Deputy Chief Justice Raymond Zondo. Picture: Karen Sandison/African News Agency (ANA) Archives
Deputy Chief Justice Raymond Zondo. Picture: Karen Sandison/African News Agency (ANA) Archives

Justice Zondo granted three-month extension to complete commission’s work

By Baldwin Ndaba Time of article published Feb 23, 2021

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Johannesburg - Deputy Chief Justice Raymond Zondo’s commission of inquiry into allegations of state capture has been granted another extension to complete its work by June this year.

This is according to an order issued in the North Gauteng High Court Pretoria, on Tuesday following a formal application made by Justice Zondo in January.

In his application, Justice Zondo argued that when President Cyril Ramaphosa’s put the country under a national lockdown Level 5, his commission’s work was severely hampered.

He said due to the Level 5 national lockdown, the commission was not allowed to hold public hearings from March 2020 to May 2020 and, as a result of logistical arrangements that had to be made before the public hearings could resume, the commission could not hold public hearings in June 2020.

“The investigators were generally not able to travel across provincial borders to seek out and consult with potential witnesses,” Justice Zondo said.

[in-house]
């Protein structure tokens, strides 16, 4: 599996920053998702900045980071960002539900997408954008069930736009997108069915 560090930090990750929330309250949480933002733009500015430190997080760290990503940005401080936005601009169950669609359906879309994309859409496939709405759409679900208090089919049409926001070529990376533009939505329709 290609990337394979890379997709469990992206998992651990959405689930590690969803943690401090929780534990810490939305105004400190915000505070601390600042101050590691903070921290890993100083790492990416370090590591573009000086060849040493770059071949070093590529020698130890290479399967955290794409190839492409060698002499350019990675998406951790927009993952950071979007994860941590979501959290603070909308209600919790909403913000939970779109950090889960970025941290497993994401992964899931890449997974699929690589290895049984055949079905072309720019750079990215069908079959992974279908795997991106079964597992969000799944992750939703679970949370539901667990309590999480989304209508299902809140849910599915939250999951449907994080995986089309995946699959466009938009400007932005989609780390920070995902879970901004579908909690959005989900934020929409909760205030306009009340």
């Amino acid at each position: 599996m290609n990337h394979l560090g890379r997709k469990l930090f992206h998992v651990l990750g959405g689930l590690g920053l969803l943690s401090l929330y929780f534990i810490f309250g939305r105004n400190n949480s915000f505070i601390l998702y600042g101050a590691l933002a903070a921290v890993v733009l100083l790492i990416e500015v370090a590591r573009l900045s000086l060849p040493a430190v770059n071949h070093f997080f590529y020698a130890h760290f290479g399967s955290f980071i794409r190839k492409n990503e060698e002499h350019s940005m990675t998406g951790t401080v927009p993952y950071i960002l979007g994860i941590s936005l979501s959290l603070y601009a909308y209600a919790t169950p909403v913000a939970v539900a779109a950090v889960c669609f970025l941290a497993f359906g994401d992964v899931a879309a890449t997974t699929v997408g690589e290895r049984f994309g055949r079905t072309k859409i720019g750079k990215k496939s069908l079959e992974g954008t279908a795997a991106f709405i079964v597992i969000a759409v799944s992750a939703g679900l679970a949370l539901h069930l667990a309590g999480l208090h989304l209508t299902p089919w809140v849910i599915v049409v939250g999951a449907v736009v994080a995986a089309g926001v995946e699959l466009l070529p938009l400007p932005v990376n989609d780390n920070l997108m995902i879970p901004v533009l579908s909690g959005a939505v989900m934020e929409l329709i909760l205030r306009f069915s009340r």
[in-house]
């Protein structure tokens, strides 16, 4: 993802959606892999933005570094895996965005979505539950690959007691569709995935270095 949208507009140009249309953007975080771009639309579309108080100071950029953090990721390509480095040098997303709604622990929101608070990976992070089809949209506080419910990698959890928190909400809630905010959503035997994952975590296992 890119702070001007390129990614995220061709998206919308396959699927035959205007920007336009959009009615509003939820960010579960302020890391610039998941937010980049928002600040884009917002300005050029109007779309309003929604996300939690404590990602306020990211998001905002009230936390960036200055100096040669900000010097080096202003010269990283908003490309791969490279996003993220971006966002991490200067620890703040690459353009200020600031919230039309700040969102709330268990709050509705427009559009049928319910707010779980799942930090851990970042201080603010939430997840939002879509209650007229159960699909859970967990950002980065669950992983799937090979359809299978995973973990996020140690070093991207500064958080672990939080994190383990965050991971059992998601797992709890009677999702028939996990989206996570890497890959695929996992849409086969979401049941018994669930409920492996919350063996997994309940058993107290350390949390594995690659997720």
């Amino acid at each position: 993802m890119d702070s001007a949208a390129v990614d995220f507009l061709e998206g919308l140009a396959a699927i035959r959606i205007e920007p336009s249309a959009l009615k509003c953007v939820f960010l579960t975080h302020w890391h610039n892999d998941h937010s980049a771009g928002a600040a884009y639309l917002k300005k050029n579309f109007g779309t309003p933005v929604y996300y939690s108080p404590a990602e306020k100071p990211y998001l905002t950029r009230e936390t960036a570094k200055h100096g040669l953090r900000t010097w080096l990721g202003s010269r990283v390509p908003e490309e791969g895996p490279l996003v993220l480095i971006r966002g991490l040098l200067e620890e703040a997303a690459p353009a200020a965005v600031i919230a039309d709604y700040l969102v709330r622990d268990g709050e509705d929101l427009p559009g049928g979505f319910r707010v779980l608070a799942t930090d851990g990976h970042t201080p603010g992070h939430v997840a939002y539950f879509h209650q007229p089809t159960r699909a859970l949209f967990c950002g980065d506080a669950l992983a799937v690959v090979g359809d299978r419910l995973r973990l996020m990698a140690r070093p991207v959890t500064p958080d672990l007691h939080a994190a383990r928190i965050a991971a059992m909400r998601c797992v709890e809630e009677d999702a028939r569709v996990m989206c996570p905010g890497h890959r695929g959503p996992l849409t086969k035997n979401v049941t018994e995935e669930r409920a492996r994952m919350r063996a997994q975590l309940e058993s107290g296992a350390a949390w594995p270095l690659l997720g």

The extension was granted until June 30 after none of the parties including Ramaphosa, EFF and Public Protector and others opposed it.

Ramaphosa is now expected to amend the proclamation and to set a date for Justice Zondo to submit his final report.

This was the third extension granted since the commission was founded in 2018 following a proclamation issued by the then-president Jacob Zuma.

In his second application, which was coincidentally also issued during the same period last year, Zondo cited different reasons for his application.

Judge Zondo had submitted, in his application for a 10-month extension to complete his work until March 2021, that Zuma’s proclamation had widened the scope of the commission of the inquiry.

Judge Zondo said if Zuma’s proclamation was followed to the letter, it meant the commission would only be able to complete its work after four to six years.

Judge Zondo said he would ask Ramaphosa to refer other “general corruption matters” to the law enforcement agencies to investigate.

He also cited various matters to be heard. The then Judge Wendy Hughes issued a final extension until March 2021 – but the outbreak of Covid-19 pandemic affected Zondo’s work which prompted the latest ruling in his favour.

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Political Bureau

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